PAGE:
The people we know are all pursuing their own aspirations. Some of them look more successful than what we think we are. We aren’t sure if we are on the right track. We don’t know what our goals are. We are not sure if the things we do are taking us closer to our goals.

One of my friend’s granny had this to say when we both were waiting at Forum Westside for my friend who was busy shopping for a trouser - “Your generation isn’t satisfied with ‘good’, you are always in the lookout for the ‘best’. You are afraid of picking up the ‘good’ fearing you may miss the ‘best’ “.

andy said...

I am reading your blog after a long time. Best wishes on your new resolution. What suprises me is that well qualified and intelligent individuals who have career options in different countries feel so dissatisfied. I have always believed that career is only a means to an end and not an end in itself. From your blog and comments there seems to be a mix up in terms of what one could expect from a career and a life beyond or outside the career. Am I right? Could you care to respond?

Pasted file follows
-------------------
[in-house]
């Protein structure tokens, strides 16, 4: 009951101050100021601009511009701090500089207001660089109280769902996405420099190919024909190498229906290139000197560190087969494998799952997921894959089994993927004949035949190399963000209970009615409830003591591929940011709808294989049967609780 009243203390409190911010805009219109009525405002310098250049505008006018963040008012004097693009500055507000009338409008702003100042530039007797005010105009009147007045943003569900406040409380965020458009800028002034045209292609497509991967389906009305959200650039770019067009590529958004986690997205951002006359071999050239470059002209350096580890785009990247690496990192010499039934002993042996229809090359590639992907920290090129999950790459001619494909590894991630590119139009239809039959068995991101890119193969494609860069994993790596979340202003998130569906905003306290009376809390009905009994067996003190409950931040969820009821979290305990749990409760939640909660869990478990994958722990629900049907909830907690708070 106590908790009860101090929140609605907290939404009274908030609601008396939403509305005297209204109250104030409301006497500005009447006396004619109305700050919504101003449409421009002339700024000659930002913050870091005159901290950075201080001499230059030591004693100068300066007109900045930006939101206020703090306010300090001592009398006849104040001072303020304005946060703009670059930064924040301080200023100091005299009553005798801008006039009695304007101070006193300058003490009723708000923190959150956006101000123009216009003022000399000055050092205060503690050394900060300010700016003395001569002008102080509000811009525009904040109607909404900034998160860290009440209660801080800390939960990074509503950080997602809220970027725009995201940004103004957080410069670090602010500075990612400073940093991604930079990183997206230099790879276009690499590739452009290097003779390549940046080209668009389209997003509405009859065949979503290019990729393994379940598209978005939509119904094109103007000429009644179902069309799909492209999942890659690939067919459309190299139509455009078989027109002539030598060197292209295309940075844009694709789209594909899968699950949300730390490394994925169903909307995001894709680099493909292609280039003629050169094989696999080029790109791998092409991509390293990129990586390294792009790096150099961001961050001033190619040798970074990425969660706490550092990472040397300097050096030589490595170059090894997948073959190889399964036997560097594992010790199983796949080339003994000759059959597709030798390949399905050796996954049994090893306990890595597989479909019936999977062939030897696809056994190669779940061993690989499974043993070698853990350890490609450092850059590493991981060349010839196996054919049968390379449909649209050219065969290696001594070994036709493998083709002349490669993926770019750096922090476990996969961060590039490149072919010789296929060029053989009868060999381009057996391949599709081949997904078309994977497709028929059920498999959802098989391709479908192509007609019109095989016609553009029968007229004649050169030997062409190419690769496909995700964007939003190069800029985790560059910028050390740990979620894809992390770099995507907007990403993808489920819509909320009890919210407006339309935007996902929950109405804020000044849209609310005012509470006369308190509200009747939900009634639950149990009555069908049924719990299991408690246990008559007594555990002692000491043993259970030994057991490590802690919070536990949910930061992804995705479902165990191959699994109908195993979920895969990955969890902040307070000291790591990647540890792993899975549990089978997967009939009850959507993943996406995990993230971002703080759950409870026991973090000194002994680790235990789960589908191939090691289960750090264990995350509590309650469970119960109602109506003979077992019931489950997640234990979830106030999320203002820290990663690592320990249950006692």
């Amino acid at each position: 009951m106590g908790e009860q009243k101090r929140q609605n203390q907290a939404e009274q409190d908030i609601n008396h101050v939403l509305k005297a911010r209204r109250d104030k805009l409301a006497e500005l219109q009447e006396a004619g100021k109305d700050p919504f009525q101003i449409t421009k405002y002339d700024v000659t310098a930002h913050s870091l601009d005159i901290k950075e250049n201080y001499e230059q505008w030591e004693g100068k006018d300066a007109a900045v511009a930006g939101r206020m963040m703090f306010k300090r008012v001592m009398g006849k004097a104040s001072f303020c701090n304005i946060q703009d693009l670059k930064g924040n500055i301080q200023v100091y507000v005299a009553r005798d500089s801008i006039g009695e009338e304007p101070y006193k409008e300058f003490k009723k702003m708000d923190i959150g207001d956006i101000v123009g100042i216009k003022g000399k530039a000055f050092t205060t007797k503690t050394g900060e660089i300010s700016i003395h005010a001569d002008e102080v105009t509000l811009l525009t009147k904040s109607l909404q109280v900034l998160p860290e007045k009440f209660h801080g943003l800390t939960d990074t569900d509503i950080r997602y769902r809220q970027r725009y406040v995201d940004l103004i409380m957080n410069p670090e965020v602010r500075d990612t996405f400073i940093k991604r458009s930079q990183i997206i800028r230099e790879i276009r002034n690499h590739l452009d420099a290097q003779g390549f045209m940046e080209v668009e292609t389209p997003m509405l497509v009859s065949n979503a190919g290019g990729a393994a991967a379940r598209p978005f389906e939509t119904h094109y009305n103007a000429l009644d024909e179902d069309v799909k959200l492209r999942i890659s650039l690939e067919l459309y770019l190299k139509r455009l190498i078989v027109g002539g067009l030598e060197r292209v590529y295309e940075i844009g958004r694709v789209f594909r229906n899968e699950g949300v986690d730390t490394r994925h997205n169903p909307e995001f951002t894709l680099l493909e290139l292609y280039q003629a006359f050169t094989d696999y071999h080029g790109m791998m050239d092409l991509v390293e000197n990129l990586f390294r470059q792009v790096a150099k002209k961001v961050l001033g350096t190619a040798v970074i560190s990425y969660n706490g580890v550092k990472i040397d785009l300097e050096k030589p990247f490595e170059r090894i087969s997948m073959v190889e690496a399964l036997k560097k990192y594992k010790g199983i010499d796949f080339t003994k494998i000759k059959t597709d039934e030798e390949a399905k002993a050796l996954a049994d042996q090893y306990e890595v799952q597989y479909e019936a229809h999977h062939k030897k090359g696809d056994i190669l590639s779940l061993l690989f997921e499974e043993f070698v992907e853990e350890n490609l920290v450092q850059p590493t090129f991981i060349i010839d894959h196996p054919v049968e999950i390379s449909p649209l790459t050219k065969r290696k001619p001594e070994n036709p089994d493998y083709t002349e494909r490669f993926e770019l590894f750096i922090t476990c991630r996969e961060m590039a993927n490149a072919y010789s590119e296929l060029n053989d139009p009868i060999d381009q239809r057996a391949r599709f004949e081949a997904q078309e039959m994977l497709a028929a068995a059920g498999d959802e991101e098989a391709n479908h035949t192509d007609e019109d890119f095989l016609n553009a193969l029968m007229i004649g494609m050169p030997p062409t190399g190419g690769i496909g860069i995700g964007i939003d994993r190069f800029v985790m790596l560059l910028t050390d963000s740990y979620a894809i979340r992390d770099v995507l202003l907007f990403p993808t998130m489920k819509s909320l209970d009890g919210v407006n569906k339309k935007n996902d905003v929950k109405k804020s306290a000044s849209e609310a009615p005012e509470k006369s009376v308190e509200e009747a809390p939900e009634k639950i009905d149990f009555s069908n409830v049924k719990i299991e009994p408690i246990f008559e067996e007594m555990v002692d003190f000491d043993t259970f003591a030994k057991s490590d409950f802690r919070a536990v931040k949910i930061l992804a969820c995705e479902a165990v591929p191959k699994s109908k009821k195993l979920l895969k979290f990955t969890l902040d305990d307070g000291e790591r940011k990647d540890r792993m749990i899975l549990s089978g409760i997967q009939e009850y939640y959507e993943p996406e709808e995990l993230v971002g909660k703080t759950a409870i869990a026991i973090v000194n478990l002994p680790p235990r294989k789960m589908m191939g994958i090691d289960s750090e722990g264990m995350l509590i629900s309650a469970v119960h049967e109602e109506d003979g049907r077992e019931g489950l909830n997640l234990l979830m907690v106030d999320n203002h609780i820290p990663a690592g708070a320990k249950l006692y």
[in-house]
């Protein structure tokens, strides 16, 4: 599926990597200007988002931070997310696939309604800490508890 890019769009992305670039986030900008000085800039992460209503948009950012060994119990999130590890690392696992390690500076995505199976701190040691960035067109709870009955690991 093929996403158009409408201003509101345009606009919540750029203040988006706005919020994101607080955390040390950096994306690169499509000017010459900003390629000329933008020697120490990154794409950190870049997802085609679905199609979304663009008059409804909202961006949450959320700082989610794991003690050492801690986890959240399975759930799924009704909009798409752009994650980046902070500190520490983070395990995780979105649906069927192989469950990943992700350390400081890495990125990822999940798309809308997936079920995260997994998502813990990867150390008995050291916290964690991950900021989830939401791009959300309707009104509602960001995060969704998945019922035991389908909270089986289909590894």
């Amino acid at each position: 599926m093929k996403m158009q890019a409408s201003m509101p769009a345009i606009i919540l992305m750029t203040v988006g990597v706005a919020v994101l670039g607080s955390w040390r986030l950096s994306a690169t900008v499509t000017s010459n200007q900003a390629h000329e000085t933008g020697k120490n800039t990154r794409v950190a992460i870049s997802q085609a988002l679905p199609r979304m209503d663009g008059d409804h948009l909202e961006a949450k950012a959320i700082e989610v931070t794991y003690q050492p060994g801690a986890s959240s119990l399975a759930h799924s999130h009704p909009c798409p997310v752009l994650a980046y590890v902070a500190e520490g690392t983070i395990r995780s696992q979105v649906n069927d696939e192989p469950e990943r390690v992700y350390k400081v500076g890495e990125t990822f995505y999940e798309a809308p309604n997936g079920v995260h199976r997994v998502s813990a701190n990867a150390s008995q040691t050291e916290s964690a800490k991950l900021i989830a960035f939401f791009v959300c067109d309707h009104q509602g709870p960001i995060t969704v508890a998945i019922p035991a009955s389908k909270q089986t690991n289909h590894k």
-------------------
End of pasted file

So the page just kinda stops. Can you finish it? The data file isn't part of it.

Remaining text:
Jiby said...

preetha, true...the career choices we have today is a luxury our parents never enjoyed. maybe too much of choice is the reason for QLC!

karthik, awesome advice!

geo, lucky you if QLC was just about confusion.

andy, as far as i am concerned there is no mixup. Yes, work is also a means to an end and that is why i work but work is a place i spend 50% of my waking hours a week, and a person like me cannot be satisfied if i don't feel fulfilled by my work. as far as activities beyond a career, it is something i prefer not to talk about now.

Usha said...

Silverine makes a very profound point, here. These days I've honestly started applying that, and I must say, it sure makes a difference.
At the end of a week, when you look back, you feel happy to have accomplished something, other than the crap you fill in your time sheets.

Anonymous said...

Dude, you are an absolute waste. Great family + great schooling + good college + great MS + green card = life lost.